Celebs and their plastic surgery

Articles about Mesotherapy

Noninvasive Fat Melting – Fact or a Myth?

Tuesday, November 2nd, 2010

One of the hottest things in plastic surgery is noninvasive fat removal.  I’ve mentioned on the Rachael Ray Show that fat removal without any invasiveness is the ‘holy grail’ of plastic surgery, and I still stand by it.  I’ve gone over the Zerona a few times on this blog, but what about Zeltiq, a.k.a. Cryolipolysis?  Does this device actually remove fat without surgery or needles?

Well, let’s review the different fat removing technologies:

1. Diet and exercise – The best way to lose fat, period.  But everyone wants the quick fix nowadays.

2. Liposuction – The only proven way to remove fat cells permanently.  I do this surgery all the time.

3. Fat melting injections – Also goes by the names mesotherapy and Lipodissolve.  This involves injecting medications off-label in an attempt to destroy fat cells by the caustic nature of the medications injected.  Suffers from a lack of standardization and a bunch of yahoo plastic surgeon wanna-be’s doing it (but not everybody).

4. Zerona – These low-light laser treatments have been shown in multiple studies to take off an average of 3-4 inches after undergoing six treatments over two weeks, taking niacin and other supplements, performing regular exercise, and drinking a lot of water.  I believe this definitely works, and have seen some patients lose 8-9 inches total when measuring the thighs, waist, and hips.  The problems are two-fold: Patient Expectations (I found most patients to be ultimately unsatisfied even with major inch loss) and Lack of Control (Some patients who wanted to lose from the thighs lost from the hips instead, and vice versa).  That being said, I do believe it works.  I just couldn’t figure out how to get happy patients out of it, so I got rid of it!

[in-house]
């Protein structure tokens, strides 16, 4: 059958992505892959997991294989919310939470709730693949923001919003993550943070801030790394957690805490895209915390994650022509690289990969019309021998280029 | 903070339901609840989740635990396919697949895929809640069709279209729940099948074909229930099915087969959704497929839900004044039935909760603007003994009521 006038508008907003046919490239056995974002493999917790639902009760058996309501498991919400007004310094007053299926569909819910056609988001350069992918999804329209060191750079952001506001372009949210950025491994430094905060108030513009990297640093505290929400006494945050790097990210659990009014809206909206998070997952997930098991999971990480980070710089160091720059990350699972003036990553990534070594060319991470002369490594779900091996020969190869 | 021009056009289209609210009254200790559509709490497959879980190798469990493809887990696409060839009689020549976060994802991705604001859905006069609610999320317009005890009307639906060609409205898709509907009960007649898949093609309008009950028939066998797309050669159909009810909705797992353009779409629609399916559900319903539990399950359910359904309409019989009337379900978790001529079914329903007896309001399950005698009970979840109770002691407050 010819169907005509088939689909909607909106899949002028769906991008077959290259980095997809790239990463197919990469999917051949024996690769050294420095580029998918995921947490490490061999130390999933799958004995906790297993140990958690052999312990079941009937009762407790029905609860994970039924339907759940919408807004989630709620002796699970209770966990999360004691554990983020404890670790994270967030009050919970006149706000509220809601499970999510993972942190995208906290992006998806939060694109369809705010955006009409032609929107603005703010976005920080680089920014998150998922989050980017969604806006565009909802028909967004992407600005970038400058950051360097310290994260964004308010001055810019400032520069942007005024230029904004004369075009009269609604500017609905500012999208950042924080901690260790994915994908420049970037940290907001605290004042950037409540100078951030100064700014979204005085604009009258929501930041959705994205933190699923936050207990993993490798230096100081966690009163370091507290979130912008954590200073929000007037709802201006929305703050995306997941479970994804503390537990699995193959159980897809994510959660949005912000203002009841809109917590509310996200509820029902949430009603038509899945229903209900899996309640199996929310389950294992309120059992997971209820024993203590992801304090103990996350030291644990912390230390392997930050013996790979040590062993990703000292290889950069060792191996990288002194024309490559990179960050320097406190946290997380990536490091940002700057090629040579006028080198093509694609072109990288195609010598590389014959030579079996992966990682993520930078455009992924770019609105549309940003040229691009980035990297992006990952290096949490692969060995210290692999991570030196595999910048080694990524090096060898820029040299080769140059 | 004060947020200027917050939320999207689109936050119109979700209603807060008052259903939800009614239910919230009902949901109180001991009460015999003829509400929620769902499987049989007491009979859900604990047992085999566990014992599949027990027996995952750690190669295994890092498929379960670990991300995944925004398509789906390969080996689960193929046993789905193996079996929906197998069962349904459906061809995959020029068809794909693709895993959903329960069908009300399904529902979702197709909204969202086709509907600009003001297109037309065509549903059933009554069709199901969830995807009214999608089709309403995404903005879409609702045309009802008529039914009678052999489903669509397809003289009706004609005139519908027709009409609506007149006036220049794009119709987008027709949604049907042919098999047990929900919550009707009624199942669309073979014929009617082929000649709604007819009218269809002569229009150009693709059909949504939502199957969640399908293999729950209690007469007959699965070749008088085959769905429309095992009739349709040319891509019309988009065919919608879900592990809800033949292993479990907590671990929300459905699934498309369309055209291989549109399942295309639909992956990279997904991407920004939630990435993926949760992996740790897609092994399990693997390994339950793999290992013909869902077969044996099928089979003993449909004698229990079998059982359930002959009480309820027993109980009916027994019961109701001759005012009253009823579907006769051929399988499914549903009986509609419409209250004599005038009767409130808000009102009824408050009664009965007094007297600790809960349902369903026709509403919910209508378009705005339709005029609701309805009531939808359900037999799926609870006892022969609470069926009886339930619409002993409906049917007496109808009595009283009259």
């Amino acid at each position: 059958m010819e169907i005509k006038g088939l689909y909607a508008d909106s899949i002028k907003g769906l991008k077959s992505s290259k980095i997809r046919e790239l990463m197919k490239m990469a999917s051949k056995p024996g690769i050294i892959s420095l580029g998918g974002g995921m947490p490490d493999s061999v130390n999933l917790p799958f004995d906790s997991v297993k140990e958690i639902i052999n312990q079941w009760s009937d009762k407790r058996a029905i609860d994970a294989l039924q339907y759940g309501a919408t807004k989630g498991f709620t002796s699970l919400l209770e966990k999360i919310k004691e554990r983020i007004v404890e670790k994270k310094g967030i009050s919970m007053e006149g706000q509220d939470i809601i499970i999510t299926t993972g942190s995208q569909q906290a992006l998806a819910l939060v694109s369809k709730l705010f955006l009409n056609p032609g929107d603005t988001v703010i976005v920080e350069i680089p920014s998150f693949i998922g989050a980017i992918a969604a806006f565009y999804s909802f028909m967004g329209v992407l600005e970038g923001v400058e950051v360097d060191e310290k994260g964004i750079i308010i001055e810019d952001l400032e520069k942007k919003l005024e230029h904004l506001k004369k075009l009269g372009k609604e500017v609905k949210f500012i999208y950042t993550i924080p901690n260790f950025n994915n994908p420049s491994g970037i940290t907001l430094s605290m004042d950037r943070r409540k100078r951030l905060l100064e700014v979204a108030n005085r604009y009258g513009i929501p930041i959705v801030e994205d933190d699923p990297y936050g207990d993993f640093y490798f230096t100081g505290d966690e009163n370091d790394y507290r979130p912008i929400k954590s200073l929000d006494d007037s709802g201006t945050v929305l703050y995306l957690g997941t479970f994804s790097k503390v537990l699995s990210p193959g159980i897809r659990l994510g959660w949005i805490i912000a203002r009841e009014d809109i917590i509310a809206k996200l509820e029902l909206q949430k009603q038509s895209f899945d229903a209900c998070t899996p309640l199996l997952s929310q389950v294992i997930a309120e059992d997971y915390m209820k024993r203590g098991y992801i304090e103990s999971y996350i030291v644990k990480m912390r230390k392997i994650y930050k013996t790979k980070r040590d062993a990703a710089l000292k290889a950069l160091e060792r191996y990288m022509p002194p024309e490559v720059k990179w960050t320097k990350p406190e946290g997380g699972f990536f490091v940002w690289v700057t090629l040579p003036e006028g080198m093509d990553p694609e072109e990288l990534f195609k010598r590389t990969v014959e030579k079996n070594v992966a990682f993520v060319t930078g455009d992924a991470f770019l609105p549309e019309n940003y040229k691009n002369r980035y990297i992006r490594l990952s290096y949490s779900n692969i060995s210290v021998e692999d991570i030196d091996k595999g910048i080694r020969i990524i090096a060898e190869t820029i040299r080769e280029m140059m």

5. Zeltiq – a.k.a. Cryolipolysis - This device acts by cooling the skin to such extremes that the fat underneath the skin becomes damaged and eventually cleared out by the bloodstream.  Because the skin is much more resistant to the effects of temperature and trauma, it remains undisturbed.  Initial studies have found approximately a 25% reduction in the thickness of fat after this treatment.  Sounds good, right? 

Well, sorta.  Would you pay $2000 to lose only 25% of the thickness of your fat?  That doesn’t sound like a lot of change for 2 G’s.  I’m holding off on buying it until I see more impressive results.   

For my post on Zerona, click here

For my previous post on Zeltiq, click here

For my previous post on mesotherapy and lipodissolve, click here.

 

Noninvasive Liposuction in the U.S.???? Not yet…

Wednesday, June 18th, 2008

In plastic surgery news, Medicis, the company which produces Restylane and Perlane, has just announced that it is acquiring Liposonix, a Seattle-based company which specializes in nonsurgical fat removal. Liposonix is a pioneer in focused ultrasound technology as a noninvasive way to reduce fat. It’s being used in Europe, but is not available in the U.S. They are hoping that their machine will achieve FDA approval by 2011, if not sooner.